She’s on the hunt for a hero…
Luke Trenton, Viscount Merritt, returned from war a changed man. Battle stripped away his civility and brought out his inner beast. There is no charm or tenderness in him now; only dark passions and a hardened soul. He has nothing to offer the starry-eyed, innocent girl who pledged her heart to him four years ago.
But Cecily Hale isn’t a girl any longer. She’s grown into a woman—one who won’t be pushed away. She and Luke are guests at a house party when a local legend captures their friends’ imaginations. While the others plunge into the forest on a wild goose…er, stag chase, Cecily’s on the hunt for a man. She has only a few moonlit nights to reach the real Luke…the wounded heart she knows still beats inside the war-ravaged body…or she could lose him to the darkness forever.
This novella was previously published as The Legend of the Werestag
I’ve heard of Tessa Dare previously but How to Catch a Wild Viscount is the first book I’ve read by Ms Dare. Strangely enough, reading Lauren Dane’s The Best Kind of Trouble spurred me to read this short. The heroine, Natalie, in The Best Kind of Trouble is a librarian and Natalie recommended Tessa Dare to another character as a great historical romance read. I decided to read How to Catch a Wild Viscount next. So glad I did! It was a good read!
Tessa Dare’s author note for How to Catch a Wild Viscount states that this was her first published work. I don’t know if it was reworked any but this was a rather cute story – and if her first published work is this polished…I need to grab more! There are some parts that give a “dated” impression but on the whole this story is a very solid and very enjoyable read.
One of the things I enjoyed the most was the imagery. I really felt it helped to set the atmosphere – both emotionally and location-wise. The atmosphere of the location contrasted sharply with the emotional: the house party is held at a warm and comforting home that is bright and cheery – while Cecily and Luke’s relationship is fraught with pitfalls and angst. I loved the section where Luke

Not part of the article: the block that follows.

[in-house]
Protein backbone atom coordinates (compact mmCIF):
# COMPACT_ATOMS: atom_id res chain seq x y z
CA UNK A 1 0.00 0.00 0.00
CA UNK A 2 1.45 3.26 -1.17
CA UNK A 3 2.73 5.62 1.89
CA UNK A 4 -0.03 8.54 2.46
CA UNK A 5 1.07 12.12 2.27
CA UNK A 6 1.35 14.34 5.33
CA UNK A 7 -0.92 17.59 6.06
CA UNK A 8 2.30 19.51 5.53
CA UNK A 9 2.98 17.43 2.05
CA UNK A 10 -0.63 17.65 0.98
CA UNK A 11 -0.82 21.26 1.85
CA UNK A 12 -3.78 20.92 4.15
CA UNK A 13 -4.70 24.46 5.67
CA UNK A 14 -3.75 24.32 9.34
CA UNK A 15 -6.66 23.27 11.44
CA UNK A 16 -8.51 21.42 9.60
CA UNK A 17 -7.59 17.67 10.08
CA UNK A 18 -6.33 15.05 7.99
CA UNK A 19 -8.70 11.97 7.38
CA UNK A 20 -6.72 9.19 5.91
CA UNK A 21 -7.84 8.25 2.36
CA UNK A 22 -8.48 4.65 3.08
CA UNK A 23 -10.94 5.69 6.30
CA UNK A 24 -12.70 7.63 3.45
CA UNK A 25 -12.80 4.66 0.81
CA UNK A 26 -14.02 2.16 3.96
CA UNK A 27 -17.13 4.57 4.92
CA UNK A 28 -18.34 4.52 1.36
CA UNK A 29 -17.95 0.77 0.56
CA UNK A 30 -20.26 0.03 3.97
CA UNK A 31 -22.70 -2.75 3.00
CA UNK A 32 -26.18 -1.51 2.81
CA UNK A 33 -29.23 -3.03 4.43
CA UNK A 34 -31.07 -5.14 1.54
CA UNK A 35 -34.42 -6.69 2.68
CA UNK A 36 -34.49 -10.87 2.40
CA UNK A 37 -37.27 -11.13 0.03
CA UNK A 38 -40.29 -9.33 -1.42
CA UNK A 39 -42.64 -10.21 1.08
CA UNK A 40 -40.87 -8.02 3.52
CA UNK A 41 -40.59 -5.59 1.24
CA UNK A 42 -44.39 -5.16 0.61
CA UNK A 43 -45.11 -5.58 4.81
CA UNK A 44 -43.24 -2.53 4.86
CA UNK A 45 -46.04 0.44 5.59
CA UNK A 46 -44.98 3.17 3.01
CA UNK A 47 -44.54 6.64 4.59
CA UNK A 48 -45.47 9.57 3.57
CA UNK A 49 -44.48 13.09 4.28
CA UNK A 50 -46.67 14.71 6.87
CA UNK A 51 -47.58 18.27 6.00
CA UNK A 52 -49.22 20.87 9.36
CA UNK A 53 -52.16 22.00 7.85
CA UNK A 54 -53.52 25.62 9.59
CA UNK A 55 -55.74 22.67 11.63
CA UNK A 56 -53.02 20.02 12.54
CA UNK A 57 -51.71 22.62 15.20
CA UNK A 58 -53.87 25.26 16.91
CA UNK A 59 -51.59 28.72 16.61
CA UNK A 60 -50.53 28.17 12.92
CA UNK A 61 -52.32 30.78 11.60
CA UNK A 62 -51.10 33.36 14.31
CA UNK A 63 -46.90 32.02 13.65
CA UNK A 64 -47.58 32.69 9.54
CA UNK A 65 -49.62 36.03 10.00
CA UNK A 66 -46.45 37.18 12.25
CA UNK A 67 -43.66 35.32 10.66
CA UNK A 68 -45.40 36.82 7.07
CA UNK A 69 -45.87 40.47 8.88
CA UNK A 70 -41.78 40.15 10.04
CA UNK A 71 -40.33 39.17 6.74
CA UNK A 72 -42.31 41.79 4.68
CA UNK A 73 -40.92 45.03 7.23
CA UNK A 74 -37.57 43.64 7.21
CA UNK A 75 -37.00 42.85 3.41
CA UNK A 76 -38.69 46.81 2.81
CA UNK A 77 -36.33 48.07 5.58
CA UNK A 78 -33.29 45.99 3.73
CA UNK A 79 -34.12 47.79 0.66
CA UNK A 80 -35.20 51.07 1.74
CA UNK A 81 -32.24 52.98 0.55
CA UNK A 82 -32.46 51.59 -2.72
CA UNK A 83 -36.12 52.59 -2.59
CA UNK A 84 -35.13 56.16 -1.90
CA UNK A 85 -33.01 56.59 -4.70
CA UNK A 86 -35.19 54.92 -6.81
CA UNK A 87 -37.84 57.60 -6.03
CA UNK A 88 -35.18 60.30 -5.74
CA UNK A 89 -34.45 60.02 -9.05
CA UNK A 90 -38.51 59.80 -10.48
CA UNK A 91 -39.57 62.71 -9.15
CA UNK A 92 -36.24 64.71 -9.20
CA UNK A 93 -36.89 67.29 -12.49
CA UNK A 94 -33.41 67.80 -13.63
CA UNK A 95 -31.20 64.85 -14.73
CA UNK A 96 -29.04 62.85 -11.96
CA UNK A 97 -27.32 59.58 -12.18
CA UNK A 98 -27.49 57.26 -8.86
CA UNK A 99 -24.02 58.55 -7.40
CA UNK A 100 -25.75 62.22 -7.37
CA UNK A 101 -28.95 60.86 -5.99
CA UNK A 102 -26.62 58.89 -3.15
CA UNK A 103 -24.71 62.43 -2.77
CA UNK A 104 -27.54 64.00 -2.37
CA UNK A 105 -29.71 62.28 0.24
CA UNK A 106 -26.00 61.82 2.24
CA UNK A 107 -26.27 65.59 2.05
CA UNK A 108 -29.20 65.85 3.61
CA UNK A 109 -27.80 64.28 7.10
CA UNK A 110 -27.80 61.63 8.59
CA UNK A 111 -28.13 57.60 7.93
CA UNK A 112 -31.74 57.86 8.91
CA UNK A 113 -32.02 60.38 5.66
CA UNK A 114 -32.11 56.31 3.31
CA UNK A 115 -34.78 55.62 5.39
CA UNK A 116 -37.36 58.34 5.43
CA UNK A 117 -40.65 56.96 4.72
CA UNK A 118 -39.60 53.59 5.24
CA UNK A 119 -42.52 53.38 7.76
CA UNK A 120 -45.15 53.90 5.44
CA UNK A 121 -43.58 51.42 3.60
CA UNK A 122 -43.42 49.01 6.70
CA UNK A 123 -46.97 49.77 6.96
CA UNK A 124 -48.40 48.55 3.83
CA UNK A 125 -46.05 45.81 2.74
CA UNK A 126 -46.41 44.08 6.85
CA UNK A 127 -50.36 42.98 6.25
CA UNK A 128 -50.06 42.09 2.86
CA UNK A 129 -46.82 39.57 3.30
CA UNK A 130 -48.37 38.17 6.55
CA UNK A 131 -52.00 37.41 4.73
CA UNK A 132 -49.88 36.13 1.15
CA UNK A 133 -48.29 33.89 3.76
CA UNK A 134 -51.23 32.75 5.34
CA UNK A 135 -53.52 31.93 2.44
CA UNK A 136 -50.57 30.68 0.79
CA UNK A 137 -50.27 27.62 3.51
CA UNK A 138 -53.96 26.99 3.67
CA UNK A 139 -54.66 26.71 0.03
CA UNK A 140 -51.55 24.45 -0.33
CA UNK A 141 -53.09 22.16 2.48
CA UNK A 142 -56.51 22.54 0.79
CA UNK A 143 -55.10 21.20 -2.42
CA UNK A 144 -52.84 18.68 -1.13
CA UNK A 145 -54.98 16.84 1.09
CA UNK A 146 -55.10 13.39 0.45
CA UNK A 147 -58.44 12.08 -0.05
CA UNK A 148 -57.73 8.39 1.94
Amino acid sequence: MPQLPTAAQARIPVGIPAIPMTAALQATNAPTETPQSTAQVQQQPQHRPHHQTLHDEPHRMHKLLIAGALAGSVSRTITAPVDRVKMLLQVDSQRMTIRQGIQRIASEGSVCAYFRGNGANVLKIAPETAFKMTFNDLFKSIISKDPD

talks gloats about Cecily’s (physical) reaction to him:
“Yes, yes. Now we come to the truth. Shall I give you an honest answer, then? That I kissed you that night for no other reason than that you looked uncommonly pretty and fresh, and though I doubted my ability to vanquish Napoleon, it was some balm to my pride to conquer you, to feel you tremble under my touch? And that now I return from war, to find everything changed, myself most of all. I scarcely recognize my surroundings, except…” He cupped her chin in his hand and lightly framed her jaw between his thumb and forefinger. “Except Cecily Hale still looks at me with stars in her eyes, the same as she ever did. And when I touch her, she still trembles.”
– page 15
I wish that the reader had a better understanding of Luke’s…issues(?). I know he felt adrift and traumatized after returning from war but that really doesn’t explain why he was so determined to dismiss someone who clearly loved him and wanted to (emotionally) support him. I assume it’s because Luke assumes that Cecily is weak and needs to be coddled. I guess he initially saw Cecily as someone to protect instead of someone to partner. Of course, we all know that women are much stronger than men like to think. Physical strength is not the only kind of strength.
How to Catch a Wild Viscount is pretty short but very enjoyable. I will definitely read more Tessa Dare in the future.